Posted April 27th, 2012 in Broadband, Government Regulation, Internet and tagged , by Alton Drew

Yesterday Broadband for America released a study supporting continued regulatory hands off approach to the Internet. Here are some of the reports take-aways:

• Being unregulated has helped the Internet grow and expand in the face of “demand that is not just explosive in volume but unpredictable in type. Supply has unfailingly met demand, at ever-lower prices.”
• Regulated telecommunications services have been hurt by delay and rigidity. “The Internet’s responsiveness and adaptability stands in stark contrast to the rigidity created by the regulatory compensation regimes that have stifled conventional telephony. […] What makes the Internet so effective is not just its own simplicity and adaptability, but the absence of externally imposed rigidity.”
• Regulation will get in the way of innovation. “Any attempt to impose economic regulation on the Internet is likely to slow not only its own evolution but the innovation at the edge that depends on the Internet’s core.”
• “Were the Internet subjected to economic regulation, investors would expect slower growth and less responsiveness not only in the market for infrastructure, but in the edge markets for services, applications and devices that rely on it. Funding the Internet’s infrastructure would become more difficult.”

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Is CISPA another Political Football for the Silly Season?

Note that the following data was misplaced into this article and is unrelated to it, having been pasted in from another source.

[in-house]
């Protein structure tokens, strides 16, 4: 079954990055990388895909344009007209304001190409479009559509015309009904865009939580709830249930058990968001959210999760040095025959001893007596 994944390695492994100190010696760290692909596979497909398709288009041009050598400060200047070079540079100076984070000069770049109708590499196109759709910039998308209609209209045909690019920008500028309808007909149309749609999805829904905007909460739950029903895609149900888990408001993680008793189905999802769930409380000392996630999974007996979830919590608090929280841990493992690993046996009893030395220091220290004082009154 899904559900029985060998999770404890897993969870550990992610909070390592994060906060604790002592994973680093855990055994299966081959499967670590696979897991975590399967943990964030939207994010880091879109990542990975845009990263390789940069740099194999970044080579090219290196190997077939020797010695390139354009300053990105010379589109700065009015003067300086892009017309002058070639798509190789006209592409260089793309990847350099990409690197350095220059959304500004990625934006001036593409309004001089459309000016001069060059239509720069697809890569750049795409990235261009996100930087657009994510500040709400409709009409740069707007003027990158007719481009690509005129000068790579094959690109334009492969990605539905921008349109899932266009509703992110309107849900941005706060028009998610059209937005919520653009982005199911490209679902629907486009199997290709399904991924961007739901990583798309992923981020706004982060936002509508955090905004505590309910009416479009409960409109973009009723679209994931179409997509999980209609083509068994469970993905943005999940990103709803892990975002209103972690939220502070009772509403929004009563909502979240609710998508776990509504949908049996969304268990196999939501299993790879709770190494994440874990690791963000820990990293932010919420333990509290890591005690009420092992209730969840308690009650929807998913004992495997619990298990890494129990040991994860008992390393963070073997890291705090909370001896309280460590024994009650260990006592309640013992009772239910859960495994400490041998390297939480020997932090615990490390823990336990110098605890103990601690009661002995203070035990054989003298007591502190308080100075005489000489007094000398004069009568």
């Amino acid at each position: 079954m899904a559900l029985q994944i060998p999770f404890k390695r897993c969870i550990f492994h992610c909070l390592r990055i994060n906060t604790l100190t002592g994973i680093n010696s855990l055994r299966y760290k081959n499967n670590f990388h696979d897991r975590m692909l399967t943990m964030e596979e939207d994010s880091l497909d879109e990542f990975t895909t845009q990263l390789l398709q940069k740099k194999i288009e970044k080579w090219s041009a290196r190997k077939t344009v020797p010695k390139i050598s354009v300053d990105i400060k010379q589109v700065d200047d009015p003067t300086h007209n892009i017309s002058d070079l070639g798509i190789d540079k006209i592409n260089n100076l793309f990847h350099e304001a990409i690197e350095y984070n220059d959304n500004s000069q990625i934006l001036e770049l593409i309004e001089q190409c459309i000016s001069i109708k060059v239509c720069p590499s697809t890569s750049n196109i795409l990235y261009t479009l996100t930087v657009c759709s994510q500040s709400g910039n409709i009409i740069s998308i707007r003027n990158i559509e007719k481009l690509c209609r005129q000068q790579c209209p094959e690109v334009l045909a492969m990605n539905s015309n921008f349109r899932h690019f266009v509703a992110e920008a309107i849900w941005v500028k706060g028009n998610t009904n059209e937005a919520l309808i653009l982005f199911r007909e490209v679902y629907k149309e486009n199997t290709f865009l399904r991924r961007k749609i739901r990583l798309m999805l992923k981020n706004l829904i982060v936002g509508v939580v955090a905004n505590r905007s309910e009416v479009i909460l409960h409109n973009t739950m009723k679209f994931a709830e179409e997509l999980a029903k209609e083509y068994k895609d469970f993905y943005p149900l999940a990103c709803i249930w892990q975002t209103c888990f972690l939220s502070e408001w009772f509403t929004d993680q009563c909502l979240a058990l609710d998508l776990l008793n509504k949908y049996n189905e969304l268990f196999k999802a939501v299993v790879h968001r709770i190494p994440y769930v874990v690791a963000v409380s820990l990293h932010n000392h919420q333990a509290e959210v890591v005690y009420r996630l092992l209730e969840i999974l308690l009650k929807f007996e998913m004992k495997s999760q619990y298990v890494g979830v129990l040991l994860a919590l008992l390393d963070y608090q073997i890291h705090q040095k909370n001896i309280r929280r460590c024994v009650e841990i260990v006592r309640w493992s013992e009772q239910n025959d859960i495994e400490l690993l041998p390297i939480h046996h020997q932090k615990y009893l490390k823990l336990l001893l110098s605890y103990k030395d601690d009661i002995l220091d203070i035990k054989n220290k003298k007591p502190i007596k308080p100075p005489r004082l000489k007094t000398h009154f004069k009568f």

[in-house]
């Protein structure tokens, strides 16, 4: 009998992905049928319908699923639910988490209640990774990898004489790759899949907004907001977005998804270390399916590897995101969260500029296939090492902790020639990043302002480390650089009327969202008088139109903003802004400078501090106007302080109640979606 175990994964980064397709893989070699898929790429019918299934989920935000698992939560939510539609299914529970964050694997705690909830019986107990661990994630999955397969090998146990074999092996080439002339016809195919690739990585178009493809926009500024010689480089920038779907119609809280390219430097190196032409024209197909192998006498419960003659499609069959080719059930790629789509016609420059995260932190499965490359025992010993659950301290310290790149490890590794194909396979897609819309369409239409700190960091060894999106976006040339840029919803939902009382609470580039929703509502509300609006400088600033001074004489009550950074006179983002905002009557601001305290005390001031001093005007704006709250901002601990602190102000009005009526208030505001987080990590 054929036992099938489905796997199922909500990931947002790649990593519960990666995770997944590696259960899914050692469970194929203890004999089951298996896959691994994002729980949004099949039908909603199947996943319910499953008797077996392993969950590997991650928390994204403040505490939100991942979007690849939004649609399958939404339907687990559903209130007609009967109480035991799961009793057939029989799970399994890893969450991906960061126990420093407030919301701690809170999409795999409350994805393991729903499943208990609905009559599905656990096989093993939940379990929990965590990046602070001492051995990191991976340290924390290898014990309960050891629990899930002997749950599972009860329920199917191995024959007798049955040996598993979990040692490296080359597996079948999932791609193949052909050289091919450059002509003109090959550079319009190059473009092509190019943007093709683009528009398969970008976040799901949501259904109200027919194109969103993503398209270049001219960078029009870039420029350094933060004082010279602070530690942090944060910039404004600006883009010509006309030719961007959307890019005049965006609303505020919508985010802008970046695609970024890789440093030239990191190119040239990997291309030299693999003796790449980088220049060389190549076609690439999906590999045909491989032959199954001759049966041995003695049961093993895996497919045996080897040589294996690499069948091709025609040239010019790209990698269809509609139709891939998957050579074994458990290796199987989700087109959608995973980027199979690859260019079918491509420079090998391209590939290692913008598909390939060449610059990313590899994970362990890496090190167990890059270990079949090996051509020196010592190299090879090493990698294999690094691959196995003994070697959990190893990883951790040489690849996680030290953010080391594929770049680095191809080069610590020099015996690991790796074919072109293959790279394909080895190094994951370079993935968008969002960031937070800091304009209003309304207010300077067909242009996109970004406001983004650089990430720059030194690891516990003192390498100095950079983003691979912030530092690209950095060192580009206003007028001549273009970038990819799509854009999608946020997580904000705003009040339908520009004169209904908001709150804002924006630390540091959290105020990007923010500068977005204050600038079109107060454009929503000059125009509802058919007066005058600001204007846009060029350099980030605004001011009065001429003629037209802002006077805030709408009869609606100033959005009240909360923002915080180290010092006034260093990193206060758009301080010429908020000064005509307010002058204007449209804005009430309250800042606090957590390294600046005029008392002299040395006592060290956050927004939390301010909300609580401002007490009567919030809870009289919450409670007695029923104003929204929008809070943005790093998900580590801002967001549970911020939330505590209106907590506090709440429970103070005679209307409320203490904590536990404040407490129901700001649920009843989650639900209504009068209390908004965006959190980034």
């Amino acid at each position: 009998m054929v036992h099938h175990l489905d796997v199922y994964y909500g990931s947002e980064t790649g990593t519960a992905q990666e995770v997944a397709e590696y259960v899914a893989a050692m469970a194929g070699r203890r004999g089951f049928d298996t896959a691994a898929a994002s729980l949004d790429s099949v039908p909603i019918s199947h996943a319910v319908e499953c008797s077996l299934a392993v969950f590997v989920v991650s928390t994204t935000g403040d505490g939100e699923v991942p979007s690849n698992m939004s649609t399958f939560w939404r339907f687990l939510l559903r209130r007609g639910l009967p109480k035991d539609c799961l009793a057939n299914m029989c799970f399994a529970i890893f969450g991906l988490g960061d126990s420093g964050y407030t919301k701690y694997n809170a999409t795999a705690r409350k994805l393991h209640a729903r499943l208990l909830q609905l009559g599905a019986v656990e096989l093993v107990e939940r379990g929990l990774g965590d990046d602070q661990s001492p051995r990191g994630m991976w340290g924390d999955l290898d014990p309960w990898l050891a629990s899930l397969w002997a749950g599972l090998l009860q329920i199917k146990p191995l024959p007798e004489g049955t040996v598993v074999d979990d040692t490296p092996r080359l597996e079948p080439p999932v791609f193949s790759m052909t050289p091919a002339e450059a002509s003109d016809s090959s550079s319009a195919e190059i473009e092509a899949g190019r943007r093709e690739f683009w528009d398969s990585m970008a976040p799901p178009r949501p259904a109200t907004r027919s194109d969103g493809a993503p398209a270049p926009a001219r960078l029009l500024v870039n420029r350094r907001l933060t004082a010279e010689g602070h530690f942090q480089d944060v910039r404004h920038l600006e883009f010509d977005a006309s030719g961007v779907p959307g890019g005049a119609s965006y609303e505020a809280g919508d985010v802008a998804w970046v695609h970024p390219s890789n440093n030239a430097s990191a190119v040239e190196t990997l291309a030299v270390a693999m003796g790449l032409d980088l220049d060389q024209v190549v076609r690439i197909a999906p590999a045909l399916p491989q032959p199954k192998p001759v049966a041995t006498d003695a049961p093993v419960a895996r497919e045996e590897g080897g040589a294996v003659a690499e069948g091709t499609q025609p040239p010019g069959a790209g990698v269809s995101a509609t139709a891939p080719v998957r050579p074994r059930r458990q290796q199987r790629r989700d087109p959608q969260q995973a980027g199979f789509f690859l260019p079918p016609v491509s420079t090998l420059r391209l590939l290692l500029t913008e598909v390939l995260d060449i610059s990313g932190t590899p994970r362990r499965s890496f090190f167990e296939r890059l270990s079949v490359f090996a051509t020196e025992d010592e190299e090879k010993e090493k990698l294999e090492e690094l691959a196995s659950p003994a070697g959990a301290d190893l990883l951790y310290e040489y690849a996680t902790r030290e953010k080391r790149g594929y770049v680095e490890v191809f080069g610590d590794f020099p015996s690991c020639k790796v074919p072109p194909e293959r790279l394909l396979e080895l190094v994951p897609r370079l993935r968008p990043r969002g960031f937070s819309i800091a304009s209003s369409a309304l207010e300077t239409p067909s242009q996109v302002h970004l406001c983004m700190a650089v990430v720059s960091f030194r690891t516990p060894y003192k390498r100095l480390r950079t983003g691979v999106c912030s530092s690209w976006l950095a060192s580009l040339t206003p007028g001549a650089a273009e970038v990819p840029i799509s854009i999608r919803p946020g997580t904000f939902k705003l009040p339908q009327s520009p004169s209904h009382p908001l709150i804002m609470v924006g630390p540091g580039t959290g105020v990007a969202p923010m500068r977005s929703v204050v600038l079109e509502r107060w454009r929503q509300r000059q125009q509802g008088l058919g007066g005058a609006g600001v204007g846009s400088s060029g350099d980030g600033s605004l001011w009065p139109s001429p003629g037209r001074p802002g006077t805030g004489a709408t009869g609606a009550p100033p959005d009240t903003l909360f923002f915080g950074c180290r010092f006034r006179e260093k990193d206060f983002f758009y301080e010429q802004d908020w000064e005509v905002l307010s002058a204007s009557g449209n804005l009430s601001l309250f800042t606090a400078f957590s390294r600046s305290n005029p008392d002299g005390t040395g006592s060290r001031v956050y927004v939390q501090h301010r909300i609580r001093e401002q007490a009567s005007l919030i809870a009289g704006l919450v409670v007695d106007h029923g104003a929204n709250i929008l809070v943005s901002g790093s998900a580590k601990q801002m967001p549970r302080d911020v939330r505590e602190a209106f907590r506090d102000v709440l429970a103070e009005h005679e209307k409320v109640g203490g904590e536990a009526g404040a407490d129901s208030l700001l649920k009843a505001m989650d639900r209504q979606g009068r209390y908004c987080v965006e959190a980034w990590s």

I’m uncomfortable with granting security clearances for national security information to civilians in the private sector. Under the Cyber Intelligence Sharing and Protection Act of 2012, it appears that individuals employed with private companies or other private entities may get clearances as part of the act of exchanging information between the federal government and the private sector.

Its one thing if a cyber threat is detected by a private entity first and they pass that information on to the feds. They’ve already seen it; it was probably an attack on the private entity; so naturally they are familiar with the contents of the attack.

If it’s the other way around, then the government should not share anything outside of information specific to a private entity that may have additional information or is a target of an attack.
The problem here is that the White House and the Congress did not work together on this. If the Congress felt this additional national security protection was needed, why not work with the branch that would be responsible for carrying out national security.